Champagne, Foie-Gras and Adrian Spring ‘dans le role du Pilote’ – notes from the Eurostar.

This morning for breakfast I had a whole basket of bread, four flavours of chocolate spread, and coffee in a bowl.
This blog post is a lot about food.

We’re somewhere close to Calais on our way back to London from Reims. Across the aisle Jojo is asleep, Dr Mike is working on complicated-looking geological diagrams on his laptop. Adrian, in the seat in front of me is listening to music on his phone and Nick, beside him, is reading a Superman comic set in Soviet USSR. I’ve just bought a cup of tea but forgot to get any milk in my excitement at getting back to my seat with a good cup of ‘le thé de Petit-Dejeuner’ and now I can’t be bothered to make the journey back down the train to get some, so I am drinking shit tea and it still feels a lot like France.

Seeing as we’re back on the blog, I thought I should tell you (three or four?) readers about our adventure to France. We were lucky enough to be invited, way back in July, to perform at the Comedie in Reims as part of FRAC Champagne-Ardennes Reims Scenes d’Europe programme. It’s our first ever international gig and we were definitely the youngest, greenest kids in town. Whilst the six other European solo artists arrived looking comfortable, well dressed and professional, the five of us tumbled off the train – unslept and slightly smelly – with about a million suitcases, two snow shovels and a papier mache volcano. Good start.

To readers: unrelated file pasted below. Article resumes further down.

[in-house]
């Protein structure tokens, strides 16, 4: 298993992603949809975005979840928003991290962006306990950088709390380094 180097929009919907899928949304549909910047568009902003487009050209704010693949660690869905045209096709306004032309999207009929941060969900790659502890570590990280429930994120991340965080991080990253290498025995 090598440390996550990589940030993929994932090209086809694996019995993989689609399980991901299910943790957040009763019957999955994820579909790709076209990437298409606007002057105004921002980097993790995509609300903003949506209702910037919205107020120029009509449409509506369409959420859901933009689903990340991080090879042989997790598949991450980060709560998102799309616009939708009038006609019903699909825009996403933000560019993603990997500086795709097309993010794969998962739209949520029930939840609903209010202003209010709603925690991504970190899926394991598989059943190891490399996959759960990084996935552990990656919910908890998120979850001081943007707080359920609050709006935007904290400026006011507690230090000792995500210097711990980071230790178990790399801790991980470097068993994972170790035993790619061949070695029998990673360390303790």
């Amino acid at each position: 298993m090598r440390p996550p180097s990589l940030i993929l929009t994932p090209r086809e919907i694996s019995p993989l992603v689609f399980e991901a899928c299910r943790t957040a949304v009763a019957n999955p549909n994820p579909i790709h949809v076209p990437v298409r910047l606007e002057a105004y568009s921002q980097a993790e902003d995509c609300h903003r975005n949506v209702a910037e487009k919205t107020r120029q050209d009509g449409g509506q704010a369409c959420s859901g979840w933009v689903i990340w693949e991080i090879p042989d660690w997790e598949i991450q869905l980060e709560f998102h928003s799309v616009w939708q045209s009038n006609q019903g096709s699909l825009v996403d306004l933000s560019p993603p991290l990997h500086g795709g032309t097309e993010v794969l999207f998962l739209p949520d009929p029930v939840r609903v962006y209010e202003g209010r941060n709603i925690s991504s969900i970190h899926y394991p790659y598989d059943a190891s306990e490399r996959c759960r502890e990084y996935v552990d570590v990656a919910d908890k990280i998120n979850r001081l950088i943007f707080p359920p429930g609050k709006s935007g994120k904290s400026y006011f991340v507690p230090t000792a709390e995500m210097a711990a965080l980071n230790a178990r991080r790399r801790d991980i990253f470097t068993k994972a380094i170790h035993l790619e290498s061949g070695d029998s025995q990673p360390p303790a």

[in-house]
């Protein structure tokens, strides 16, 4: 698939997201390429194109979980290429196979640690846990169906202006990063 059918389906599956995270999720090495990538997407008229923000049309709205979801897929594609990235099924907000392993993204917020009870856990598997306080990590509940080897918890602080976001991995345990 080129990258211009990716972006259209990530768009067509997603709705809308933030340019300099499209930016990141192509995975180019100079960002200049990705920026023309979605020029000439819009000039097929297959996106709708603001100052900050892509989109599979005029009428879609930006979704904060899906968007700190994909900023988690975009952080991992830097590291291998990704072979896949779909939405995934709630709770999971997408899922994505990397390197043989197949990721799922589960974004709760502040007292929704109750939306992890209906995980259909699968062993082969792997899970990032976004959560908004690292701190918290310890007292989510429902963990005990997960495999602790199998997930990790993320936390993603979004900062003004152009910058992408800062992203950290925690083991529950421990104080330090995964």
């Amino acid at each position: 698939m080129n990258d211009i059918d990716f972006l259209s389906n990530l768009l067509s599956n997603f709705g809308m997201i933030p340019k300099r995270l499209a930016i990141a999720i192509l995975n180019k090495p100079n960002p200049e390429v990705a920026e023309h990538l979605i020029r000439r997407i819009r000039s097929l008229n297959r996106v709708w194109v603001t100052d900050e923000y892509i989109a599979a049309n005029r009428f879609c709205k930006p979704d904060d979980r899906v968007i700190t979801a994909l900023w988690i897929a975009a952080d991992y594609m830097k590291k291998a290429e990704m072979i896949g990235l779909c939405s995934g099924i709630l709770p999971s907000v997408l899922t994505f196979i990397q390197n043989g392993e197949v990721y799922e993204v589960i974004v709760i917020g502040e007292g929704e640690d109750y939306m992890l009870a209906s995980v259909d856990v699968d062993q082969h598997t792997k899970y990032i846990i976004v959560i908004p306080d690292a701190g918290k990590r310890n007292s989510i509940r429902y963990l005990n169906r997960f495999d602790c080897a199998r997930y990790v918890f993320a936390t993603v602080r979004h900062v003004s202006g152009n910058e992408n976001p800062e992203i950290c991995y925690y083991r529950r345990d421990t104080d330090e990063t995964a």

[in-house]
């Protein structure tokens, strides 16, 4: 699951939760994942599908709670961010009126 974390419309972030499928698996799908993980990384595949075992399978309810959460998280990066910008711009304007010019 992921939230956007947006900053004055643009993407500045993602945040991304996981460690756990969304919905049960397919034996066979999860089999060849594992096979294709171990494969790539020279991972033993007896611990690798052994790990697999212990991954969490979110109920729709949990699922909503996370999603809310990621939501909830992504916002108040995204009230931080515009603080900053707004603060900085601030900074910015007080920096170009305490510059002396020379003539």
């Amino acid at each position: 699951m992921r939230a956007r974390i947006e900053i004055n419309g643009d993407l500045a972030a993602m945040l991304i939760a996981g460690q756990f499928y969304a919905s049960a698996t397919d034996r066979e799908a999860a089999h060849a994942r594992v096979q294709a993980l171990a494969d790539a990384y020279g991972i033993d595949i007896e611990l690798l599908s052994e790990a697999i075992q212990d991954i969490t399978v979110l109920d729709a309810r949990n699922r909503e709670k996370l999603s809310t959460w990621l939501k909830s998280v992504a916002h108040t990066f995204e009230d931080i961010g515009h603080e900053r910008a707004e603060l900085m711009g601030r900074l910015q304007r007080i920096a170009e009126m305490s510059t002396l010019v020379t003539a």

(I do wonder if we will ever develop this ‘chic artist aura’ – if our scruffiness is something to do with age and inexperience or if, as I suspect, we are just a bunch of scruffy bastards and will be for our whole lives. Answers on the back of a postcard.)

Reims is a nice city with a big cathedral and a sort of German market because it’s Christmas-ish and a kiosk in the street where you can drink champagne in case you need a quick hit on your way to the shops. The theatre is big and nice. We stayed in a hotel with a mad old wooden lift and a nice courtyard and a tiny room.

On Saturday we went to the theatre and watched work by Toril Johannessen (Norway), Angelo Plessar (Greece), Fernando Garcia Dory (Spain) and Pamina de Couloun (Switzerland). All of them apart from Toril’s were in French, so we were fairly lost but as far as we can work out the performances were all interesting, well received and got people talking and so we’ve decided we need to get them all gigs in the UK so that we can watch them in English. In the evening we had a meal in the theatre with great bread, wine, cheese, pasta and lentils and I got indigestion from eating too much good food too fast. (It was worth it though.) We then took a trip to see Bruno Roubicek’s ‘Man Digs Pond’, drank mulled wine and offered our presence – because what more could we do – in support of Bruno’s solo 24 pond dig. He had frost on the sweat patches on his jacket and was steaming in the cold; it was oddly wonderful.

Sunday (yesterday) was Volcano day, and as on any Volcano day, we missed everyone else’s performances whilst we were engulfed in complicated technical faffing, the sourcing of poppadoms (we didn’t find any) and spreading of volcanic ash*. You should however look up David Evrard (Belgium) and Anna Ådahl (Sweden) who performed before us yesterday, because they are both really great people who we liked a lot and their work sounds great too. We’ll go see it in the future so you can come with us if you want.